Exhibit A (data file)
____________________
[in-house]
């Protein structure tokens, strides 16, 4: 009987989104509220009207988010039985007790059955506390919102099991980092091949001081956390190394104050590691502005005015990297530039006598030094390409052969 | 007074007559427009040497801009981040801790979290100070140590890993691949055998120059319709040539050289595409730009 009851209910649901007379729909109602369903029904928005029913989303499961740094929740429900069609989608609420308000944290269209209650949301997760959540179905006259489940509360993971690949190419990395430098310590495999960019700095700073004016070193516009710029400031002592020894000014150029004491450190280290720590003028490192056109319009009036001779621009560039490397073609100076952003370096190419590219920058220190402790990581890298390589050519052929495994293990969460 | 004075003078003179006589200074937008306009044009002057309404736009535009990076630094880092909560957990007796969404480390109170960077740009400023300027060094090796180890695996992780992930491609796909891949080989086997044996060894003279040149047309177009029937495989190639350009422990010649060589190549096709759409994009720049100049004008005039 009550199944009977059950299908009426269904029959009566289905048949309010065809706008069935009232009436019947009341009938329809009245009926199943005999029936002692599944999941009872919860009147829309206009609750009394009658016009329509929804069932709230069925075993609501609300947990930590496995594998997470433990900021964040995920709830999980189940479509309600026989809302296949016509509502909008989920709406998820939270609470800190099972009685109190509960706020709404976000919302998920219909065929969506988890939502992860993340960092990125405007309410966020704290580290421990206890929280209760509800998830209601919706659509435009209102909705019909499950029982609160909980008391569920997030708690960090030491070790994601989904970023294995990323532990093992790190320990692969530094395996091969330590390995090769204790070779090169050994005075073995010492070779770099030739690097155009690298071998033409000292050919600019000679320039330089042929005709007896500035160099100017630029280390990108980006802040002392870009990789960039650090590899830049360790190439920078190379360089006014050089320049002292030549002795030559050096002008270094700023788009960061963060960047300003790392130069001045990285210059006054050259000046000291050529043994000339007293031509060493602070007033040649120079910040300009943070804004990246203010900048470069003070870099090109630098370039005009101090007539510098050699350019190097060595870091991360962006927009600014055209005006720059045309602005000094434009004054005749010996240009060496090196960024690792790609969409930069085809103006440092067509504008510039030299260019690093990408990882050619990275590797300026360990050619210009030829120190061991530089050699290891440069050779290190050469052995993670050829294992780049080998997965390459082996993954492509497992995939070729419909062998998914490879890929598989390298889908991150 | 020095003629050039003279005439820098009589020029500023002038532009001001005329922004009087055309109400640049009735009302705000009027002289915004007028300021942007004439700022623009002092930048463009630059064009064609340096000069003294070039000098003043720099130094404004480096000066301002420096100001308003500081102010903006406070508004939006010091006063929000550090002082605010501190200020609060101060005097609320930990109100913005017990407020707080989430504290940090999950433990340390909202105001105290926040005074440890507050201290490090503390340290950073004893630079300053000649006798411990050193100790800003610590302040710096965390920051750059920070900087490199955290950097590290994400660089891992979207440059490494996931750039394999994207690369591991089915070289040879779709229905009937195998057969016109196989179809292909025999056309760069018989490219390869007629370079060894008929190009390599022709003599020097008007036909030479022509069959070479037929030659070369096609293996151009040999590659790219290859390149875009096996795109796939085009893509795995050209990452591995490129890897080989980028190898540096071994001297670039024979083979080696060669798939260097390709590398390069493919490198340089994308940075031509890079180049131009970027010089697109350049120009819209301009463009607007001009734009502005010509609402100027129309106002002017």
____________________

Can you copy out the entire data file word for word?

[in-house]
């Protein structure tokens, strides 16, 4: 009987989104509220009207988010039985007790059955506390919102099991980092091949001081956390190394104050590691502005005015990297530039006598030094390409052969 | 007074007559427009040497801009981040801790979290100070140590890993691949055998120059319709040539050289595409730009 009851209910649901007379729909109602369903029904928005029913989303499961740094929740429900069609989608609420308000944290269209209650949301997760959540179905006259489940509360993971690949190419990395430098310590495999960019700095700073004016070193516009710029400031002592020894000014150029004491450190280290720590003028490192056109319009009036001779621009560039490397073609100076952003370096190419590219920058220190402790990581890298390589050519052929495994293990969460 | 004075003078003179006589200074937008306009044009002057309404736009535009990076630094880092909560957990007796969404480390109170960077740009400023300027060094090796180890695996992780992930491609796909891949080989086997044996060894003279040149047309177009029937495989190639350009422990010649060589190549096709759409994009720049100049004008005039 009550199944009977059950299908009426269904029959009566289905048949309010065809706008069935009232009436019947009341009938329809009245009926199943005999029936002692599944999941009872919860009147829309206009609750009394009658016009329509929804069932709230069925075993609501609300947990930590496995594998997470433990900021964040995920709830999980189940479509309600026989809302296949016509509502909008989920709406998820939270609470800190099972009685109190509960706020709404976000919302998920219909065929969506988890939502992860993340960092990125405007309410966020704290580290421990206890929280209760509800998830209601919706659509435009209102909705019909499950029982609160909980008391569920997030708690960090030491070790994601989904970023294995990323532990093992790190320990692969530094395996091969330590390995090769204790070779090169050994005075073995010492070779770099030739690097155009690298071998033409000292050919600019000679320039330089042929005709007896500035160099100017630029280390990108980006802040002392870009990789960039650090590899830049360790190439920078190379360089006014050089320049002292030549002795030559050096002008270094700023788009960061963060960047300003790392130069001045990285210059006054050259000046000291050529043994000339007293031509060493602070007033040649120079910040300009943070804004990246203010900048470069003070870099090109630098370039005009101090007539510098050699350019190097060595870091991360962006927009600014055209005006720059045309602005000094434009004054005749010996240009060496090196960024690792790609969409930069085809103006440092067509504008510039030299260019690093990408990882050619990275590797300026360990050619210009030829120190061991530089050699290891440069050779290190050469052995993670050829294992780049080998997965390459082996993954492509497992995939070729419909062998998914490879890929598989390298889908991150 | 020095003629050039003279005439820098009589020029500023002038532009001001005329922004009087055309109400640049009735009302705000009027002289915004007028300021942007004439700022623009002092930048463009630059064009064609340096000069003294070039000098003043720099130094404004480096000066301002420096100001308003500081102010903006406070508004939006010091006063929000550090002082605010501190200020609060101060005097609320930990109100913005017990407020707080989430504290940090999950433990340390909202105001105290926040005074440890507050201290490090503390340290950073004893630079300053000649006798411990050193100790800003610590302040710096965390920051750059920070900087490199955290950097590290994400660089891992979207440059490494996931750039394999994207690369591991089915070289040879779709229905009937195998057969016109196989179809292909025999056309760069018989490219390869007629370079060894008929190009390599022709003599020097008007036909030479022509069959070479037929030659070369096609293996151009040999590659790219290859390149875009096996795109796939085009893509795995050209990452591995490129890897080989980028190898540096071994001297670039024979083979080696060669798939260097390709590398390069493919490198340089994308940075031509890079180049131009970027010089697109350049120009819209301009463009607007001009734009502005010509609402100027129309106002002017």